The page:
Women: forget the ‘big think’ and start thinking big

Posted by Irresponsibility

Feelin blue

Feelin' blue

Sometimes I start swelling up and turning blue, Violet Beauregard style, and have to remind myself to breathe. Also, to use short, declarative sentences rather than spraying expletives across the page like a malfunctioning firehose. Here goes: Malcolm Gladwell of The Tipping Point fame has written a new book about extraordinary people called Outliers: The Story of Success. None of his protagonists (who include Bill Gates, Mozart and Oppenheimer) are women.

That a man fails to recognise any female achievement in living history as being worthy of his attention should shock no one. Depress, yes; surprise, no.

Three women writers, instead of responding to this phallocentric asshat by laughing out of the bookstore the notion that there can be a definition of “success” which erases half the population of the planet, actually engage this fuckhead on his terms.

On HarperStudio’s blog Julia Cheiffetz is keen to defend Mr Gladwell from any accusations of, well, being a total fuckhead. “Until we get in the ring and start claiming our own big ideas in book form, I suppose we shouldn’t be surprised if current discourse leaves us on the sidelines,” she coos, batting her eyelashes in the general direction of the father-oppressor.

Alison Flood, in the Guardian Books blog picks
up Ms Cheiffetz’ post and runs with it. She pooh-poohs the notion of trying to “shoehorn” Susan Faludi and Naomi Klein into the ranks of big thinkers before giddily concluding: “men are more likely than women to want to pin their ideas down… that’s just my feminine intuition.”

Finally a blogger at Feminocracy charges in with the best of intentions but fails to grasp this particular nettle, falling into the trap of using the personal to try to argue the political. “I find writing fiction harder than writing nonfiction…. My partner has a much easier time writing fiction, and truly struggles with academic writing…. So right here is a couple whose writing abilities don’t fall along the supposed gender lines suggested by this article.”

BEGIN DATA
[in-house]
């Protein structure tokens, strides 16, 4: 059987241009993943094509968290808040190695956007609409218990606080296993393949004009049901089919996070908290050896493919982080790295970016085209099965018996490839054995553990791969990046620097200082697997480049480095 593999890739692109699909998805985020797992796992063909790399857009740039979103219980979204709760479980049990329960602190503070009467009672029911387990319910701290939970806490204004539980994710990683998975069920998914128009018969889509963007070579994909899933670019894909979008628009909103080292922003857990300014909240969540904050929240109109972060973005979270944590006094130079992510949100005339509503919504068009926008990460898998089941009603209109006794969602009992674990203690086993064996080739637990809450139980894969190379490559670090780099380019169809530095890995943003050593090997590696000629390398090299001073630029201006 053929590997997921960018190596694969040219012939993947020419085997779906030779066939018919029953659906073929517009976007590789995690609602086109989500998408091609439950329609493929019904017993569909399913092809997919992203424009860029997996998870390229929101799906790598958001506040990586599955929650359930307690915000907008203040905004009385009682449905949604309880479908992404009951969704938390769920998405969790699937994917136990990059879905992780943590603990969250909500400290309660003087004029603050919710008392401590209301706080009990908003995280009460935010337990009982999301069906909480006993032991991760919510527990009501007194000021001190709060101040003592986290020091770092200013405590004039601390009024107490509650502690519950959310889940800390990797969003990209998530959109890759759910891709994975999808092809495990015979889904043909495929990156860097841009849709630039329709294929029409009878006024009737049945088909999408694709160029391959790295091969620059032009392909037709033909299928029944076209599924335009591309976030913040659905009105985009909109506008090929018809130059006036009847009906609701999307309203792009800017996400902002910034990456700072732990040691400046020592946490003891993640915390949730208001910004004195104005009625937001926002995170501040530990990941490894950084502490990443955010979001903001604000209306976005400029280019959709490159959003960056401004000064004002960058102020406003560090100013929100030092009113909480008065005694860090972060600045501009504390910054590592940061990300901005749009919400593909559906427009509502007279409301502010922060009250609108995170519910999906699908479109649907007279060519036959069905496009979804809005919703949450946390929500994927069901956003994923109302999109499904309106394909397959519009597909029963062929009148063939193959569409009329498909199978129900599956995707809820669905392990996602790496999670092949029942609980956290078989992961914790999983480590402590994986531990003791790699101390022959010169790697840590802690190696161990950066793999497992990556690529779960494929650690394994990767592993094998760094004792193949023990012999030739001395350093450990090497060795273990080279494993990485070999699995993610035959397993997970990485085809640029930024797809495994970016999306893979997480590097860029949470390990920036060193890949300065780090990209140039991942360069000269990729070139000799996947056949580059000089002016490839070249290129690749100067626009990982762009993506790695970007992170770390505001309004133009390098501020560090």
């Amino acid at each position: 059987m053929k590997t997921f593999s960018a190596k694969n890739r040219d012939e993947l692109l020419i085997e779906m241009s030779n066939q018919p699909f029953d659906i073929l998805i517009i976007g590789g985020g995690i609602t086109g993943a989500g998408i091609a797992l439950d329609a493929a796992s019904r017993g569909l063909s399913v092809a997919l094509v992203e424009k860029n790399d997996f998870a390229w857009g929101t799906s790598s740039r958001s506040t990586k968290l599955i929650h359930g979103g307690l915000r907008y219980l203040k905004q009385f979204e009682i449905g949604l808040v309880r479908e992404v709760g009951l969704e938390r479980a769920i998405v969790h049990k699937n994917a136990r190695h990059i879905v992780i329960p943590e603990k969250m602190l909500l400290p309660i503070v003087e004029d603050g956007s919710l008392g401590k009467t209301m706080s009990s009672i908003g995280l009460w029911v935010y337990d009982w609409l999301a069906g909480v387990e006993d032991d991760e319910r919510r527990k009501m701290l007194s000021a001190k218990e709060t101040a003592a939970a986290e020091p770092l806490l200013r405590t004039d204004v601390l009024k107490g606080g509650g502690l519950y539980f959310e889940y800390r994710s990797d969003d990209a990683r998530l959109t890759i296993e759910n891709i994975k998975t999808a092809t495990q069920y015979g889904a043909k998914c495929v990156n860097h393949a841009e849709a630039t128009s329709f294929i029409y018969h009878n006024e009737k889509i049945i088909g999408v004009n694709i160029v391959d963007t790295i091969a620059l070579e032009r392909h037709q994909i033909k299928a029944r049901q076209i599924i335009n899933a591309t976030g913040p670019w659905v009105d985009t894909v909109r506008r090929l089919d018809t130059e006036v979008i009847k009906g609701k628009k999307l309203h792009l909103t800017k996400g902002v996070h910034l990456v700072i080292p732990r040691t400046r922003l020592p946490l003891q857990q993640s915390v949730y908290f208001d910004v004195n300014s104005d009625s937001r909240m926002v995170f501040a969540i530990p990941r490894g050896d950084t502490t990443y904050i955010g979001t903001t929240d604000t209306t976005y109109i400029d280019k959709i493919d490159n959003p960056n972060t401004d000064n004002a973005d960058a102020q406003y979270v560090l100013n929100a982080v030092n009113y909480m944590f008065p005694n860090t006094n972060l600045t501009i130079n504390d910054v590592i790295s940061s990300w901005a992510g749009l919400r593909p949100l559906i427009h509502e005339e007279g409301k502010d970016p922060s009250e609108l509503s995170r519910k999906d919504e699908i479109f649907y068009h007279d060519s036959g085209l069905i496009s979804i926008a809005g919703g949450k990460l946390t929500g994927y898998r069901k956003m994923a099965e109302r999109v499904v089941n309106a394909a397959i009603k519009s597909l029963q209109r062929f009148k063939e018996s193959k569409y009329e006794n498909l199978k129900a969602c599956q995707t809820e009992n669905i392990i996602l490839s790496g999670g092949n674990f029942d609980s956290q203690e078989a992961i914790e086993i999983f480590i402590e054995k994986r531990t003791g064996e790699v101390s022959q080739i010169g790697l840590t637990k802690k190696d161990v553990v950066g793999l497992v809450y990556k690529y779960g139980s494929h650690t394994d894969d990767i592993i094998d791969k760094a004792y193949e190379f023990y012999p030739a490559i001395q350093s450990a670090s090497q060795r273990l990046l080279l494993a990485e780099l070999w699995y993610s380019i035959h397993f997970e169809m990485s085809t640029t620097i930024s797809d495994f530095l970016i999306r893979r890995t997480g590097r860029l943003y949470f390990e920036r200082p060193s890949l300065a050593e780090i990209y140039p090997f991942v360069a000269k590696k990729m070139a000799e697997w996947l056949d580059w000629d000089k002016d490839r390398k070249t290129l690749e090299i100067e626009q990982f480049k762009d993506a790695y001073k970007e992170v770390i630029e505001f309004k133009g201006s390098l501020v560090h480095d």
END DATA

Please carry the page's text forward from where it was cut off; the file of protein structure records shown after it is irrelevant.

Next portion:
What the hell? Can we please stop squinting at trees and take a look at the forest?

Why are we thinking so small that Guardian blog commentators ask: “Is it that women must first deal with… their inherent femininity before moving on to matters of global/universal concern?”

Sisters. Seriously. WE ARE PART OF THE UNIVERSE. Ergo, our concerns are universal concerns. Yes, the rules are made by and for men. But they can’t magick us out of existence. Not with their books, or their guns, or their songs, or their politics, or their beauty standards, or their laws.

Refusing to discuss things in men’s twisted terms is only a small step, but it’s important. Instead of wondering why more women aren’t “big thinkers” in the Gladwell-approved mould let’s give a rousing “fuck you!” to the notion he has the right to decide who’s hot and who’s not.

Next time some blustering dong gets on a soapbox and starts telling the world that half its citizens are zeros, not heroes, let’s razz them off with the playground taunt: who died and made you god?

We live in a cock-worshipping culture but that doesn’t mean we have to suck it.

Share It

Share this post using del.icio.us del.icio.us  Share this post using Digg Digg  Share this post using Facebook Facebook  Share this post using Google Google 
Share this post using Live Spaces Live Spaces  Share this post using MySpace MySpace  Share this post using Newsvine Newsvine  Share this post using Reddit Reddit 
Share this post using StumbleUpon StumbleUpon  Share this post using Technorati Technorati  Share this post using Twitter Twitter  Share this post using Yahoo! My Web Yahoo! My Web 

7 thoughts on “Women: forget the ‘big think’ and start thinking big

  1. Pingback: Feminism: The Radical Notion that Women are People « Irresponsibility

  2. Oh yes, the Feminine Mystique has come roaring back in a big way. The purveyors of the Problem That Has No Name need to be told off in words of one syllable.

  3. Pingback: Genius, or just hard work? « Whyohwhyohwhy’s Weblog

  4. Pingback: A Room of One’s Own vs Outliers: Gladwell rips off Virginia Woolf « Irresponsibility

Leave a Reply

Please log in using one of these methods to post your comment:

WordPress.com Logo

You are commenting using your WordPress.com account. Log Out /  Change )

Twitter picture

You are commenting using your Twitter account. Log Out /  Change )

Facebook photo

You are commenting using your Facebook account. Log Out /  Change )

Connecting to %s